By Rajbir Deswal
An IAS trainee posted as sub-divisional magistrate in Haryana commanded the police force on duty and told them to smash the heads of agitating farmers at Bastara in Karnal district. This is just a symptom of a chronic disease—politicians using the police force to suit their ends and the police bending over to please them in return for lure, postings, promotions and survival.
And this unholy nexus between politicians and the police was emphasised by a Supreme Court bench recently. It said: “It is a disturbing trend that police officers side with the ruling party.” The Court made no bones of the allegations of politically-motivated investigations and the police targeting rivals of the ruling party. “Police officers who want to be in the good books of the ruling party misuse power and harass political opponents,” the bench led by Chief Justice of India NV Ramana said, asserting that police officers must stick to the rule of law.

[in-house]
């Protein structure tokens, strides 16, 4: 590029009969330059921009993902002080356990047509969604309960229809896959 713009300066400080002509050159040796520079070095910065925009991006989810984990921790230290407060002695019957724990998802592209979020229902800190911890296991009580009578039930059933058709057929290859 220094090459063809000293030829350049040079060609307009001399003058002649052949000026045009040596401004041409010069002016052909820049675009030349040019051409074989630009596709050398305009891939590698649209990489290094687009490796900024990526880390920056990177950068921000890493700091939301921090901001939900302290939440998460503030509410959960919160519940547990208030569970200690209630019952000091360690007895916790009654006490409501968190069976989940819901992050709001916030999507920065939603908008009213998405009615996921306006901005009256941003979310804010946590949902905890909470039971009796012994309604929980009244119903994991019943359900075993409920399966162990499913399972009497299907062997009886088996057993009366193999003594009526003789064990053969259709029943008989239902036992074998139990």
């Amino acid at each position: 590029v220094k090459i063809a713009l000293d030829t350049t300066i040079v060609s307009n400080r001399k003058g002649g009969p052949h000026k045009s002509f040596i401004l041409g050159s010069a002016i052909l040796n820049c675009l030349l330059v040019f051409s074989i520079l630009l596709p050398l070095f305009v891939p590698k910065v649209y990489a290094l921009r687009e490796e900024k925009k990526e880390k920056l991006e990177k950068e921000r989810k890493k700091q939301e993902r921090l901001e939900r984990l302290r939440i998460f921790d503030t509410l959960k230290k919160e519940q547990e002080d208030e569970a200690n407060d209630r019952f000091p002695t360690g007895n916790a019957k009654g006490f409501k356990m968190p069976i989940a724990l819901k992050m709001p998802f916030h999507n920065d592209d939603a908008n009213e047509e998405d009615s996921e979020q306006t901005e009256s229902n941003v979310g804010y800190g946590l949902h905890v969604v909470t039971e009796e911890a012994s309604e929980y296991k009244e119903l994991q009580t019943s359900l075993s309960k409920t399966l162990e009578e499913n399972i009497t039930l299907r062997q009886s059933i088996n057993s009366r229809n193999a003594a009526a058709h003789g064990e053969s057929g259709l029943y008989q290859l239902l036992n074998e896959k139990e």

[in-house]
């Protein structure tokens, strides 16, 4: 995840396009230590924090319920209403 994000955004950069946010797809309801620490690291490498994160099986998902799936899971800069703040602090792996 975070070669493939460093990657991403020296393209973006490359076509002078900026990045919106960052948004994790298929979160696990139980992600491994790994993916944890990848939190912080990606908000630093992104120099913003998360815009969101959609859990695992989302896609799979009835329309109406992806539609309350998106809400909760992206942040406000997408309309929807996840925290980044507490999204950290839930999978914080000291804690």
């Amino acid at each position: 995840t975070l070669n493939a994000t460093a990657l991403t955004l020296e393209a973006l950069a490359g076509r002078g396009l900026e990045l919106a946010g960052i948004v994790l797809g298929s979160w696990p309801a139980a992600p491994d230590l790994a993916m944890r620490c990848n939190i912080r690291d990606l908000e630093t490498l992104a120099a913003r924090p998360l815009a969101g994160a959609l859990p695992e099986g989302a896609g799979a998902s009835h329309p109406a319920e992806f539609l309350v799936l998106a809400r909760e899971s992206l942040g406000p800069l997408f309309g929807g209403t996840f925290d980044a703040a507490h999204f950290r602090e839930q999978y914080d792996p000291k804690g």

In addition, a commission looking into the Vikas Dubey encounter case of UP said recently that it was the police who should be held responsible for the trend. But besides the police, many other departments patronise and side with the powers that be, it said.
Illegal activities of politicians, such as mining, drugs, liquor cartels, transport, licences, real estate and industry subsidies cannot be carried out smoothly without the collusion of a willing police force.
The apex court observation about the police took place while hearing a petition of Gurjinder Pal Singh, a 1994 batch IPS officer, who had requested it to cancel FIRs charging him with corruption and conspiracy against the Chhattisgarh government. He alleged that the state’s Congress government was hounding him as he was seen to be close to the previous BJP-led administration. It’s not uncommon to find such cases in almost every set up in the country. It is no wonder that Shankar Sen, Director, Human Rights Commission of India, said that the police and politicians work with “bunker mentality” protecting one another.
India Legal spoke to a cross-section of judges, police officials, politicians and journalists for their views on this contentious topic: